Accompanying me this time were a great English couple from Manchester and Leeds, Lucy and Adrian, and all 6 foot 5 inches of Ben from Rotterdam, Holland. We began our day with another group of people who had just booked on to do a short ride on the elephants and then spend the rest of the day kayaking. So sharing my initial elephant ride was a girl from Sweden, who despite only being in Laos a week taught me some very useful sayings that came in handy when conversing with the Lao people over the next few weeks.
 
In Asia an elephant handler is known as a mahoot, the person who rides on the elephants neck, directs the elephant through the use of his legs and words the elephant is familiar with, and cares for the elephant almost 24 hours a day, 7 days a week, 365 days a year. Each elephant has just one mahoot whose relationship with each other is much like, or even to a greater extent like a marriage. Although first thoughts made me not enjoy the ride so much, sitting on a wooden platform atop of the elephants back, as this is what the elephants do day in and day out, walking the same route around the Lao jungle. But sadly the alternative is them being set free in the wild where they would have to forage hard for their food, and be at the very real risk of hunters or poachers. They would be lucky to last a few weeks. At the elephant camp their mahoots care for them like a member of their family, providing food for each of them to munch upon throughout the day, bathing them to keep them clean and upholiding a relationship which is beyond any I'd witnessed before between human and animal.
 
On our first ride on top of Boun Yang, the name of my elephant I would come to care for and learn the personality of over the next few days, the atmosphere and setting of where we actually were was intensified even more so as the heavens opened and the rains poured down with a ferocity far greater than any I'd witnessed further up in the northern hemisphere. Within seconds we were soaked to the bone, but the views of the the rain forest ahead of us made us not care in the slightest as to our uncomfortable, unescapable position.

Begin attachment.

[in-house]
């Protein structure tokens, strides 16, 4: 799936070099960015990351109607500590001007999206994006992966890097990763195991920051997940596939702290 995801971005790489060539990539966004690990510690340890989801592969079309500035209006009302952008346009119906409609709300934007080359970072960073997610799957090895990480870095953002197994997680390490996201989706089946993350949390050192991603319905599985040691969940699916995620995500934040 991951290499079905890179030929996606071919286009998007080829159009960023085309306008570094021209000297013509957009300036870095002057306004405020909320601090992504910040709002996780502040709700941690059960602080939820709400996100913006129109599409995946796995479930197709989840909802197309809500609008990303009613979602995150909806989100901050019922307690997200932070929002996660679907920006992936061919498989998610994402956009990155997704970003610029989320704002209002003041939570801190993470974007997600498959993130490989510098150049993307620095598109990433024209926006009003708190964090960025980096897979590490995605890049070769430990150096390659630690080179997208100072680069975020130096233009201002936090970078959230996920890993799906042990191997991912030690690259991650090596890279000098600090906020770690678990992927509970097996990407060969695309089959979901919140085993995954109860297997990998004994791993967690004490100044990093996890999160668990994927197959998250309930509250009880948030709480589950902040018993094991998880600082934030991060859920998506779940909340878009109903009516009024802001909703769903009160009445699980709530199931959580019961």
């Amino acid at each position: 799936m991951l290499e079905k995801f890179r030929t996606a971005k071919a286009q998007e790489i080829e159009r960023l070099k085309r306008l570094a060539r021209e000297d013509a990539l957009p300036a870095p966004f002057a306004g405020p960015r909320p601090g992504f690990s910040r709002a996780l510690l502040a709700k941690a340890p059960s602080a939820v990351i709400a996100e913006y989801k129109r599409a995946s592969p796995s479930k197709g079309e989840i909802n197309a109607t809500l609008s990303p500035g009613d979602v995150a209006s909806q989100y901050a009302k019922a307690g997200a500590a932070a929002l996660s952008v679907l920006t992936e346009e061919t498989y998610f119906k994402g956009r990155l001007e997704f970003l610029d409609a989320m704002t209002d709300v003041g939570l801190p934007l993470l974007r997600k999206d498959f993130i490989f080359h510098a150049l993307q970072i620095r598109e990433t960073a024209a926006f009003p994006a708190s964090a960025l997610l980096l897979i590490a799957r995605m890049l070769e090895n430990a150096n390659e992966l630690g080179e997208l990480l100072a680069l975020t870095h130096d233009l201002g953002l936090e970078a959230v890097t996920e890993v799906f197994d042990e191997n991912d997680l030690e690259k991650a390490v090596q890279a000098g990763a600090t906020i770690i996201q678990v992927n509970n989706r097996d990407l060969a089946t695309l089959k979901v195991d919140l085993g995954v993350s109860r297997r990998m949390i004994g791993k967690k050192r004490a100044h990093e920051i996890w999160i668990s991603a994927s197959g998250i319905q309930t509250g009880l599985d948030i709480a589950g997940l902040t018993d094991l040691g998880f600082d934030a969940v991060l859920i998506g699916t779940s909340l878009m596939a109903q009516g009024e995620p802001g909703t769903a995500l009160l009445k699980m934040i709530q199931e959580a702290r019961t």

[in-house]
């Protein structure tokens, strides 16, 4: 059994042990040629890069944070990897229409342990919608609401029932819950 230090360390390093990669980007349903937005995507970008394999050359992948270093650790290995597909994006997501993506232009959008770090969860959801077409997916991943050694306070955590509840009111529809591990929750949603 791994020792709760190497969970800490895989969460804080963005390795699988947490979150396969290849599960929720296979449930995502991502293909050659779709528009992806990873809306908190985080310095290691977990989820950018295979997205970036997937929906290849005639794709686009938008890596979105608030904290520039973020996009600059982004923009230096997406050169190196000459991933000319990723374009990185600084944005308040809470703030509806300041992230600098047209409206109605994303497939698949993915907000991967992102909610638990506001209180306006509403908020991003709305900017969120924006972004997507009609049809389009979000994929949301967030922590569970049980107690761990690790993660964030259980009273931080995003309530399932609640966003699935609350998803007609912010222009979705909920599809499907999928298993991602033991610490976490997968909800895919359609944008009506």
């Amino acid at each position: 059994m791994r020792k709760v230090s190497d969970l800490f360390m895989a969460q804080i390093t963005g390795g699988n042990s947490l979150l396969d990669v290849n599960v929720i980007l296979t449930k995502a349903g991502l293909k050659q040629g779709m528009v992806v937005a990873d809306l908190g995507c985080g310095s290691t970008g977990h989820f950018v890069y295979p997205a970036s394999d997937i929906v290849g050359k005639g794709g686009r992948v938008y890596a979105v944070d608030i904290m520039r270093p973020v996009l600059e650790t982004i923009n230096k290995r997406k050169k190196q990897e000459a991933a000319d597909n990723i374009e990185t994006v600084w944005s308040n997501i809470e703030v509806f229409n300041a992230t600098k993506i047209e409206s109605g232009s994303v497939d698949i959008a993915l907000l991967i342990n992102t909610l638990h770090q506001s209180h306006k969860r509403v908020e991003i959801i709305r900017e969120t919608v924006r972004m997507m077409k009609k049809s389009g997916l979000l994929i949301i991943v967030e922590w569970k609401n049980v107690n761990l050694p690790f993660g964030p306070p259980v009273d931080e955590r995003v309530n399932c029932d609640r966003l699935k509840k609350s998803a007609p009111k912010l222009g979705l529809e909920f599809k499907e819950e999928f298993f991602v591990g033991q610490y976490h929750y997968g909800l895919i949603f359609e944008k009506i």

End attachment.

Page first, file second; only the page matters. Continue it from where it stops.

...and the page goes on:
As the rains subsided we arrived back at the feeding station and set about feeding our elephants some bananas and foilage which they consumed in their masses before settling in to our stilted, plush wooden houses where we would spend the night. Adrian, Lucy, Ben and I changed in to our mahoot suits, a baggy denim suit that made us look like a dodgy 80's hip-hop band, similar to Kris-Kross, grabbed some lunch and headed back up the hill for our first real training directing the elephants from a position sat on his neck. We were given a sheet with all the familiar commands the elephant understood and with the mahoots now sitting behind us keeping a firm hold on our shoulders to stop us from toppling either straight off the front on to our heads before being trampled to death by the elephant itself, or to the side to a broken arm we began directing the elephants around in a small but up and down area. Under the direction of the mahoots we all did reasonably well for our first time and got by without any falls or damaged limbs.